FIGURE 5. Drug elucidation can drive drug discovery. Drug research activities have been depicted in a connected circle to highlight how iterative cycles may operate. Accordingly, drug elucidation is both downstream of drug development (i.e., it focuses on FDA-approved medications) and upstream of drug discovery – identification of novel targets suggests new directions for discovery research. By repeating this cycle with medications already shown to be effective, new drugs can be discovered with fewer side effects and a more rational mode of action.
Drug elucidation studies have already provided insights into the side effects of CNS drugs. For example, clozapine and lithium affect SGK-1 signaling, which may explain why these drugs are associated with induction of diabetes insipidus and elevated blood pressure (Weeks et al., 2011). Similarly, ketamine’s effects on the mitochondrial protein NDUSF4 or the RyR may contribute to its reported neurotoxicity (Olney et al., 1989; Scallet et al., 2004). The challenge will be to tease apart the mechanisms causing side effects from those producing therapeutic benefits. Model organisms can be useful in this effort as already demonstrated in C. elegans (Donohoe et al., 2006; Karmacharya et al., 2009).
Identification of new targets of approved medications via drug elucidation also expands our knowledge about the pathogenesis of the corresponding diseases. For example, the independent discovery by two groups that APDs activate ISP-Akt signaling in C. elegans (Karmacharya et al., 2009; Weeks et al., 2010) is consistent with other evidence suggesting a role for this pathway in schizophrenia. Akt was previously implicated in schizophrenia because single nucleotide polymorphisms in the AKT1 gene were associated with increased risk for this disease, and levels of Akt-1 were reduced in the brains and peripheral blood lymphocytes of schizophrenic patients (Emamian et al., 2004). The prospect of Akt as an attractive therapeutic target in schizophrenia has been discussed in detail elsewhere (Kalkman, 2006; Dwyer and Dickson, 2007). Moreover, the effect of APDs on DAF-16 is especially interesting in view of the fact that this transcription factor regulates the expression of tyrosine hydroxylase (Ferri et al., 2007) and tryptophan hydroxylase (Estevez et al., 2006), and thus the production of dopamine and serotonin, respectively. Importantly, this observation provides a link between the genetics and neurochemistry of schizophrenia and its associated impairment of neuronal function [Akt mediates neuron growth (Dudek et al., 1997; Philpott et al., 1997), soma size (Kumar et al., 2005) and regulates the caliber of neuronal processes (Markus et al., 2002)]. The discovery of trace amine receptors (Karmacharya et al., 2011) and the α7-nicotinic receptor (Saur et al., 2013) as targets of APDs in C. elegans spotlight these pathways as candidates for involvement in the pathogenesis of schizophrenia. A role of nicotinic cholinergic systems in schizophrenia has long been suspected based on the high rates of smoking in schizophrenic patients (Freedman et al., 1994).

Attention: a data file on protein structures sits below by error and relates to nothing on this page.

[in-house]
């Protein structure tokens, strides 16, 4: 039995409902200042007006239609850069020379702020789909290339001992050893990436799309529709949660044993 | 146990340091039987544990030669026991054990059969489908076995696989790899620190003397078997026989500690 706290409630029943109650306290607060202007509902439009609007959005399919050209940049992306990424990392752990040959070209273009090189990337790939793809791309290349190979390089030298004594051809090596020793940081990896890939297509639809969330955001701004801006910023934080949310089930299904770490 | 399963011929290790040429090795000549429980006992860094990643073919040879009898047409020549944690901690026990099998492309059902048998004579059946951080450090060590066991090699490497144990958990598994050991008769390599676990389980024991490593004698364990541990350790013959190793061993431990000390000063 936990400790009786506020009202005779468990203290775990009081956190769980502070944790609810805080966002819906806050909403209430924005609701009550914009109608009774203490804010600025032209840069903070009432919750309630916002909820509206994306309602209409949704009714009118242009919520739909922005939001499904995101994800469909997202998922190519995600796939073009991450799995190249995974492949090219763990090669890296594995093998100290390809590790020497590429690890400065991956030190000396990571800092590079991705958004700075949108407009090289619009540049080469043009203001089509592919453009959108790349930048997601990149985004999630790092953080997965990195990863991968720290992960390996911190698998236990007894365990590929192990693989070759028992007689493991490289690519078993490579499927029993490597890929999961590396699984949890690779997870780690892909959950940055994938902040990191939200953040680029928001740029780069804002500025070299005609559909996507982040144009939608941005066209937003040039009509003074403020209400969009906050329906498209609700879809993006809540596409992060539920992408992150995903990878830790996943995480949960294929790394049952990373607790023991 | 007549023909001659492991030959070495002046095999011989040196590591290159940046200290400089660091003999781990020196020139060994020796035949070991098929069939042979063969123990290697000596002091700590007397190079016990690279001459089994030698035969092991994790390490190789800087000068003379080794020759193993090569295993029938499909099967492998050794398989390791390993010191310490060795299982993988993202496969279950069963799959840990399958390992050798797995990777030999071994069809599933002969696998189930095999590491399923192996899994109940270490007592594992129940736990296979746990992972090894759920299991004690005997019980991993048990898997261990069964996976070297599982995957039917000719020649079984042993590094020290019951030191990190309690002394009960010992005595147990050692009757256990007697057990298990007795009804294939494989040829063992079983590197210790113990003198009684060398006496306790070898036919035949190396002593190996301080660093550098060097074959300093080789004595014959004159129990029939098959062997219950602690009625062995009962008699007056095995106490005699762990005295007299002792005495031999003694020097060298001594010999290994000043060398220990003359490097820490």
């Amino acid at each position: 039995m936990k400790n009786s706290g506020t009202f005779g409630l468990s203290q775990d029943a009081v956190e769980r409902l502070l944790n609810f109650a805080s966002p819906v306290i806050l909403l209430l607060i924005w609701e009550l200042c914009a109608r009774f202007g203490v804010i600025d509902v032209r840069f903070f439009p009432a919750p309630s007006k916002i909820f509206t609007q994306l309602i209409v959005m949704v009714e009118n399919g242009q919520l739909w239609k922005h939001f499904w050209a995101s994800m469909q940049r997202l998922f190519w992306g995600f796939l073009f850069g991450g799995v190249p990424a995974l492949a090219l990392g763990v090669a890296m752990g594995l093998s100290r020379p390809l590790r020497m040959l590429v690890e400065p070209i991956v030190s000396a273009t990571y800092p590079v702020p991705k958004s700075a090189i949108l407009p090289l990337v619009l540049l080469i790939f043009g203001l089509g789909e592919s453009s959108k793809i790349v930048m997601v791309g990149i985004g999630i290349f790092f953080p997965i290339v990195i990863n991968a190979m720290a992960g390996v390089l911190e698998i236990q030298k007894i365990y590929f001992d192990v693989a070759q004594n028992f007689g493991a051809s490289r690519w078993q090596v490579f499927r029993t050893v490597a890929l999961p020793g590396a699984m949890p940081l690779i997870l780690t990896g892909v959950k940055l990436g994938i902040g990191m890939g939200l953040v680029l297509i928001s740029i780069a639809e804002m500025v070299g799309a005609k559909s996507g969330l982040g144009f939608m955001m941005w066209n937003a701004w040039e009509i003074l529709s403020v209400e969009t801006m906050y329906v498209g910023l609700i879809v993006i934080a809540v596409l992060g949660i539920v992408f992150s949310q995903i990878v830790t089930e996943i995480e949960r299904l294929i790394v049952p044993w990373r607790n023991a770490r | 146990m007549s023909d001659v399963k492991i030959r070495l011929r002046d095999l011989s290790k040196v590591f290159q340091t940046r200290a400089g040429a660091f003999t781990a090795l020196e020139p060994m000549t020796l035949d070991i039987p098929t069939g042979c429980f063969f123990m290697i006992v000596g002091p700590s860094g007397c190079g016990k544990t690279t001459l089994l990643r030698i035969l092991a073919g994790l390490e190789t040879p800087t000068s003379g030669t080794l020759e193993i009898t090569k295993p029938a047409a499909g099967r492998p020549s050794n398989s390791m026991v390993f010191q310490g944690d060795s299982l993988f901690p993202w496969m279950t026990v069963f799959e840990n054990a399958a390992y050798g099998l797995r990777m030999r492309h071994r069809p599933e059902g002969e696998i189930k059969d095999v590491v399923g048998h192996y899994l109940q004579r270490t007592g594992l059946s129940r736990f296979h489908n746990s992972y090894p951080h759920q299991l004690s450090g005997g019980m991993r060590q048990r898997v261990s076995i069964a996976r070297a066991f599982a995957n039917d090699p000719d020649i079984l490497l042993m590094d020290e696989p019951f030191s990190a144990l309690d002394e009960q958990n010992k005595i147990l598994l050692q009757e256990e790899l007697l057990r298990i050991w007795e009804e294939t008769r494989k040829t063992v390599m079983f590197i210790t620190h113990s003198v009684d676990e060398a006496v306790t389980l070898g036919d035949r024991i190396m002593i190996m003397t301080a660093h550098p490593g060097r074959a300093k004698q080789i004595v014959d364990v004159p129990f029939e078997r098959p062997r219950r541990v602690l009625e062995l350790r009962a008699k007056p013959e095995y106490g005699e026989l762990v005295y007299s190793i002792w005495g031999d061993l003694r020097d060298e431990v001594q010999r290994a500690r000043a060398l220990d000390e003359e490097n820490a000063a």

Similarly, drug elucidation studies of medications used clinically (ADs) or experimentally (ketamine) to treat depressed patients reveal additional signaling mechanisms that should be factored into models about causes of major depression. For example, it is noteworthy that human RyR genes, RYR1 and RYR3, are encoded at sites, 19q13 and 15q14–15, respectively, which have been implicated as risk loci for bipolar disorder in genome-wide association studies (Reif et al., 2004; Francks et al., 2010; Green et al., 2013). Alternatively, these targets may be involved in side effects of ADs such as ventricular tachycardia (Thanacoody and Thomas, 2005; Zima et al., 2008). As discussed here, drug elucidation studies can generate new ideas about disease causation and the adverse effects of psychotropic drugs, and ultimately provide a deeper understanding of CNS disorders. Research on drug effects in model organisms is an essential ingredient of these efforts because genetic manipulations in these systems, especially C. elegans, are typically more powerful tools than in mammalian models.
Conflict of Interest Statement
The authors declare that the research was conducted in the absence of any commercial or financial relationships that could be construed as a potential conflict of interest.
Berger, Z., Ttofi, E. K., Michel, C. H., Pasco, M. Y., Tenant, S., Rubinsztein, D. C.,et al. (2005). Lithium rescues toxicity of aggregate-prone proteins in Drosophila by perturbing Wnt pathway. Hum. Mol. Genet. 14, 3003–3011. doi: 10.1093/hmg/ddi331
Bhandari, P., Hill, J. S., Farris, S. P., Costin, B., Martin, I., Chan, C.-L.,et al. (2012). Chloride intracellular channels modulate acute ethanol behaviors in Drosophila, Caenorhabditis elegans and mice. Genes Brain Behav. 11, 387–397. doi: 10.1111/j.1601-183X.2012.00765.x
Bhat, S., Dao, D. T., Terrillion, C. E., Arad, M., Smith, R. J., Soldatoy, N. M.,et al. (2012). CACNA1C (Cav1.2) in the pathophysiology of psychiatric disease. Prog. Neurobiol. 99, 1–14. doi: 10.1016/j.pneurobio.2012.06.001
Buck, K. J., and Amara S. G. (1995). Structural domains of catecholamine transporter chimeras involved in selective inhibition by antidepressants and psychomotor stimulants. Mol. Pharmacol. 48, 1030–1037.
Carvelli, L., McDonald, P. W., Blakely, R. D., and Defelice, L. J. (2004). Dopamine transporters depolarize neurons by a channel mechanism. Proc. Natl. Acad. Sci. U.S.A. 101, 16046–16051. doi: 10.1073/pnas.0403299101